9p? Namespaces..

nfs?

I still dont understand why one would spend the time to switch to BSD.

I spent the time for OpenBSD because I want greater security and control over when to make changes that could have a security impact. In other words, "secure by default", and only 2 of the worst kind of security bugs since ~1996, are very impressive. Plus I find it a good learning system, as things are well ordered and the documentation is reliable, if one follows the docs and is willing to learn.

Of course, there might be features or handholding missing that would make one prefer something else. (Features missing might include bluetooth, maybe some usb things, point-and-click printer setup, ZFS, but I haven't missed these much.) Also there is a somewhat recent change that makes the system use full CPU all the time (not ratcheting up/down with the load), until one configures it otherwise (as I understand, anyway--in the coming 7.2 release there is a package one can install, or build/install now from source, that I understand works around this).

To quote another discussion thread: "They develop this software for themselves first. If you like it and it’s useful to you you are welcome to it. If not, look elsewhere. That’s been their working philosophy all along and if you ask me that’s what makes it so great to use. Every piece of the system is carefully thought out and organized so it doesn’t suffer from nearly as much feature creep as other systems." https://news.ycombinator.com/item?id=18250567


Is it really incomprehensible that people like a BSD better than Linux?

Along the lines of "BSD is for people who love Unix, Linux is for people who hate Microsoft."


Actually it is, at least these days.

I tried to use BSD for the past 20 years just to keep my knowledge up to date but only on hobby machines and never for work but frankly gave up using it within the past 5 years.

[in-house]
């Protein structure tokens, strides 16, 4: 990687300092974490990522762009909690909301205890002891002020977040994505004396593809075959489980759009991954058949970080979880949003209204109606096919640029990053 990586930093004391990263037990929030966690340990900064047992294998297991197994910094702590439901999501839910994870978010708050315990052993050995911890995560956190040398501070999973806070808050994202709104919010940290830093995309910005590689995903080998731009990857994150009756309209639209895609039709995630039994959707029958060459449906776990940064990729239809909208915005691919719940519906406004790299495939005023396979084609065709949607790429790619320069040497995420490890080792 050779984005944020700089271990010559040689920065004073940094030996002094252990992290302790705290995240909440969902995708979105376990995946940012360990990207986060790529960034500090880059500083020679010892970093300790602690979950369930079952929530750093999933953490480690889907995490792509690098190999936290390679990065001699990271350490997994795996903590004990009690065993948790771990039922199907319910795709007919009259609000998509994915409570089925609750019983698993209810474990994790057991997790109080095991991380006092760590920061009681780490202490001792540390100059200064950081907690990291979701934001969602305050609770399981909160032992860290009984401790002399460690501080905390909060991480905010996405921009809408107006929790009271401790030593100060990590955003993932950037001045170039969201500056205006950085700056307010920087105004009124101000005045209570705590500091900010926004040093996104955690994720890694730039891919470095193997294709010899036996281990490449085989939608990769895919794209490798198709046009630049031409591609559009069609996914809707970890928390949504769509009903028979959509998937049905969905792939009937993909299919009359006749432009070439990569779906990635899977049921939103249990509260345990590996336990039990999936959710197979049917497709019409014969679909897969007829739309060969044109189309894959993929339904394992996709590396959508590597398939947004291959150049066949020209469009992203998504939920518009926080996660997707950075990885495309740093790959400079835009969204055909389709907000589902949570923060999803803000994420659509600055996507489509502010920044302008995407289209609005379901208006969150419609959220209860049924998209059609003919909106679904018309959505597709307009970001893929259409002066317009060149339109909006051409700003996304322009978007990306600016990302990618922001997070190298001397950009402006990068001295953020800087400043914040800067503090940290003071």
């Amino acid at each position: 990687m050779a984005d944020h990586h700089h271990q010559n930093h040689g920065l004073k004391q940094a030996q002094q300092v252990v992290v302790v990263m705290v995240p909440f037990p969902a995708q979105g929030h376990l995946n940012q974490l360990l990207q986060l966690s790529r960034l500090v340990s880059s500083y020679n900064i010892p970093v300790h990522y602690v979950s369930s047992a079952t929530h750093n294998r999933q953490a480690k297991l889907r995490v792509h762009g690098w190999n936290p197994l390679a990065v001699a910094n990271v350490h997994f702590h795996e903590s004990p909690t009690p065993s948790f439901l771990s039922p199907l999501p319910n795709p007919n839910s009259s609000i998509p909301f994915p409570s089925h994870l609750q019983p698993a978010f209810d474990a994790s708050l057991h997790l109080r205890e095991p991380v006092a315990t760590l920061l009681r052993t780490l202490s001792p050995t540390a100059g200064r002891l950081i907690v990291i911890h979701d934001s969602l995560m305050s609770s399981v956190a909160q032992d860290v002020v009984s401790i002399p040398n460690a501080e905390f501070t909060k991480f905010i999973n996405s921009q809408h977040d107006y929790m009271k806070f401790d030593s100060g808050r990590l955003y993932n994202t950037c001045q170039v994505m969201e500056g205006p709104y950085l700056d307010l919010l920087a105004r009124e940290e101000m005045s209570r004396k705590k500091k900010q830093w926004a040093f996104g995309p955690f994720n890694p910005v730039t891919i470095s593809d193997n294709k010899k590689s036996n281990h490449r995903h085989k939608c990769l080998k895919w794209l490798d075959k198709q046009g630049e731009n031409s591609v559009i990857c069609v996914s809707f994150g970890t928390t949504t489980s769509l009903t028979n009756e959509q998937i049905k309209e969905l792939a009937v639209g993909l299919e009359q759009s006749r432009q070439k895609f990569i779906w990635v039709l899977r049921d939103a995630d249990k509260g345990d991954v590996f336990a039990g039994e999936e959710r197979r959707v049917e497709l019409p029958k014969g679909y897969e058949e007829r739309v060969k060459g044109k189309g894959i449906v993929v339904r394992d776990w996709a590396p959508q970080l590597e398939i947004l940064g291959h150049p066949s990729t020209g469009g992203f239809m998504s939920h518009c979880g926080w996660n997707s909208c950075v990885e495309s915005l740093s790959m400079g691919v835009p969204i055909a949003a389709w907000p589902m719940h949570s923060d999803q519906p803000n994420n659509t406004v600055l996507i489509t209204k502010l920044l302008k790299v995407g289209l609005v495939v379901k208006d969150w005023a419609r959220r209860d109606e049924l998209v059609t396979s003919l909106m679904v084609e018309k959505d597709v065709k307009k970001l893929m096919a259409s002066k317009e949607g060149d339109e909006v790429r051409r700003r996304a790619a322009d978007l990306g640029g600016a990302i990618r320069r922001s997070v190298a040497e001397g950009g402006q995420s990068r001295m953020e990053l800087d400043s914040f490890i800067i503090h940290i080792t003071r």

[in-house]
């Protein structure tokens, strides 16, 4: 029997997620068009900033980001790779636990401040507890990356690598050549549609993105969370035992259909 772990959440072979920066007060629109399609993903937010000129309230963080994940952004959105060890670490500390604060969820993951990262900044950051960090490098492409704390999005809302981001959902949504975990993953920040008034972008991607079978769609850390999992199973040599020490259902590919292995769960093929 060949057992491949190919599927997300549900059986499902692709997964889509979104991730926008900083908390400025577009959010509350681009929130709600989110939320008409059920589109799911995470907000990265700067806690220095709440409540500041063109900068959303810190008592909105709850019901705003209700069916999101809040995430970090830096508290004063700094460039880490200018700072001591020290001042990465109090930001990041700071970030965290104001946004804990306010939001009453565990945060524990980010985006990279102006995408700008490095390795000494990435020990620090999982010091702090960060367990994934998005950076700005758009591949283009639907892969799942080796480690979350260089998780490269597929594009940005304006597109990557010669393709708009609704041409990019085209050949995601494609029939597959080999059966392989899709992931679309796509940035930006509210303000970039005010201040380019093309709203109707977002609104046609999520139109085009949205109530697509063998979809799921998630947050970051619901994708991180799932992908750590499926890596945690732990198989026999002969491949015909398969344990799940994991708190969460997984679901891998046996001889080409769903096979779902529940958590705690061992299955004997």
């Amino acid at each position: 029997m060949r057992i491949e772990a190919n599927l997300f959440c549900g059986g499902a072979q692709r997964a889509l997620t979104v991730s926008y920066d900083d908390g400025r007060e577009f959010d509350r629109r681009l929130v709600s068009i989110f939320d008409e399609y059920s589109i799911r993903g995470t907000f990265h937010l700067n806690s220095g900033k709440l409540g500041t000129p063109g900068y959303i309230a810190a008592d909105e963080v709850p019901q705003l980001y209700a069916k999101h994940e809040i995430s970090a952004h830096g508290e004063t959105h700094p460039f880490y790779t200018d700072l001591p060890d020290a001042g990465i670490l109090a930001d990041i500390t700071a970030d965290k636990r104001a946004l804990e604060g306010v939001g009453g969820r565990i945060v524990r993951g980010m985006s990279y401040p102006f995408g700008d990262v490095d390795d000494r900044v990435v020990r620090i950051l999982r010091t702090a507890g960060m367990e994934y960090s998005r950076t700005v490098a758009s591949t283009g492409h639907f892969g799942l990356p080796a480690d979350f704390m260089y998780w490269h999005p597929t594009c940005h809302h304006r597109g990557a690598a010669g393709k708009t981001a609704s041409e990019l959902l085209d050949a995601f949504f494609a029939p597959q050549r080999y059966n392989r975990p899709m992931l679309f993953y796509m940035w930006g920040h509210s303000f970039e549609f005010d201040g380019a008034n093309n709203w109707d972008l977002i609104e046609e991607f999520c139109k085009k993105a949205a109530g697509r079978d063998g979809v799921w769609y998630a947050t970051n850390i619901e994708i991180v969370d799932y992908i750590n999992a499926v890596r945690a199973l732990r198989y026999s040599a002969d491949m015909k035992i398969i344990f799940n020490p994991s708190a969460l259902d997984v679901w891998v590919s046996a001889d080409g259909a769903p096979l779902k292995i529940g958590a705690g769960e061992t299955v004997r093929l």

I don't care about the philosophies as they don't seem to bring much benefit.

What actual benefit do you see with being "more unified"? I never understood that part.

"Better doc" isn't even practical when you google around, you get all the Linux gotchas solved already by someone else when you get far less info on BSD.

And then lack of packages and environments like Docker and Homebrew and all I see is limitations.

The only thing I miss is probably pf firewall but unless I'm running a router to utilize more rules than simple port allowances, ufw is fine enough.

zfs on Ubuntu is darn easy to get started and I just lost much reason to stay with BSD.

And considering that I want to setup monitoring, logging and backing up to a central server to be aligned with other servers, things get pretty tough too.

There were several related topics.

https://news.ycombinator.com/item?id=32369189

https://news.ycombinator.com/item?id=31664952

https://news.ycombinator.com/item?id=30057549

https://news.ycombinator.com/item?id=22852316

https://news.ycombinator.com/item?id=22024881




Applications are open for YC Winter 2023

Guidelines | FAQ | Lists | API | Security | Legal | Apply to YC | Contact

Search: